As you can tell from the last question, my job is very varied. It is 90% office-based, where I’m either at my laptop proof-reading and commissioning features, or at the end of the phone supporting Trust staff or meeting up with our partners. Some days fly by with my head stuck under a pile of proofs, while other days, I’ll be in and out of meetings and balancing ten different jobs on the go – all great experiences to encounter as it teaches you to be flexible and prioritise deadlines. Some days I’m very lucky to get out in the field and stuck into a Trust’s educational project! This has included doing WOGA (Woodland Yoga) in Wiltshire with a class of children, to seeing stag beetles and holding toads at London Wildlife Trust’s Camely Street for Empty Classroom day. Getting out experiencing these sessions enables me to take photos and write features on how Trusts are engaging children with nature – which is what I’m really passionate about.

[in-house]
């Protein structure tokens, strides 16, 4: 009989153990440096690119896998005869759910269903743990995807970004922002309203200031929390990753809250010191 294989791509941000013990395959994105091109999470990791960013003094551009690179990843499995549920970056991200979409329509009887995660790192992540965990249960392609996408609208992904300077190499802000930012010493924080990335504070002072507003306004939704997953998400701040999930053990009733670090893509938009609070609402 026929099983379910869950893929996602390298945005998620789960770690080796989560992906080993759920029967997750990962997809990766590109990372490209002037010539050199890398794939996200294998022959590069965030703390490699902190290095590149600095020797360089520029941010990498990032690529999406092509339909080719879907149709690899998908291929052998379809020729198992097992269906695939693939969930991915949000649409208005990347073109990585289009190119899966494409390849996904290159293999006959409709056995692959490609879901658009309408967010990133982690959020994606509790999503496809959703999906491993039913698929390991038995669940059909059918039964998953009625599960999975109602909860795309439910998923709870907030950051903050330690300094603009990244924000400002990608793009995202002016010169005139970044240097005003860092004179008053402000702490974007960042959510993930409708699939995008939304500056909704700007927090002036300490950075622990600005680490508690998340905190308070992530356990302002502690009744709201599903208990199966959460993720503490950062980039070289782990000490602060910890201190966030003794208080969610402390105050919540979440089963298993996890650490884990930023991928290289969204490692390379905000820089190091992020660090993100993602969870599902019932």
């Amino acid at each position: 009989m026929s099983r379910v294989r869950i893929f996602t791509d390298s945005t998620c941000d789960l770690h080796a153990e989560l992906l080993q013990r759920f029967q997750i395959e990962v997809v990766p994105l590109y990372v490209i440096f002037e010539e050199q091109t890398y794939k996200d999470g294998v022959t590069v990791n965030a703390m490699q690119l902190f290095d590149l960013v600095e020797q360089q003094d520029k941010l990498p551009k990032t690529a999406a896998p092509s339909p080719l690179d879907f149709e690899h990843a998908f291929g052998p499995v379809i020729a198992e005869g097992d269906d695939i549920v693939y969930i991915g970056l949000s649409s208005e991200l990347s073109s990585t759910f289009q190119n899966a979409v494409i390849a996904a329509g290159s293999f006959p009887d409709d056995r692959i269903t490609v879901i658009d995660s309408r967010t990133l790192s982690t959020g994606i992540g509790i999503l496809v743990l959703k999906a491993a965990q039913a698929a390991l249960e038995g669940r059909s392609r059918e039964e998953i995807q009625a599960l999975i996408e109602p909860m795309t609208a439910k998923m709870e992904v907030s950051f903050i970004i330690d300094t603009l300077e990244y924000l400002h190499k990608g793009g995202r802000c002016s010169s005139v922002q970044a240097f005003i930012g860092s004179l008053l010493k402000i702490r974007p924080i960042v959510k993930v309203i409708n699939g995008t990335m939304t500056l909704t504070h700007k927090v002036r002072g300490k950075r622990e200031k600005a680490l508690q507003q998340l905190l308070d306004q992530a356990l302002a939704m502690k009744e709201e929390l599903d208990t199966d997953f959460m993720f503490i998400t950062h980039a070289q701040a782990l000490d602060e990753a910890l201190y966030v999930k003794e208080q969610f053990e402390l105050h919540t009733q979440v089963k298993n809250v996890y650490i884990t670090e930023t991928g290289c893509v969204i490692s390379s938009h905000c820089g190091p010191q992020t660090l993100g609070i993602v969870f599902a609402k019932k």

Other days I’ll be working across teams, working with our Living Seas officer to ensure we’re producing content on marine life for younger audiences, or working with our Corporate team to help produce printed booklets for garden centres! There’s always something different happening so it’s very hard to describe a typical day!

I also line manage a small team of people, so it’s my duty to ensure they feel supported and are developing throughout their time with The Wildlife Trusts. Time with my team ranges from training them in new areas, offering support and guidance when needed and ensuring they’re managing their workloads.

What are the most important skills required for your role?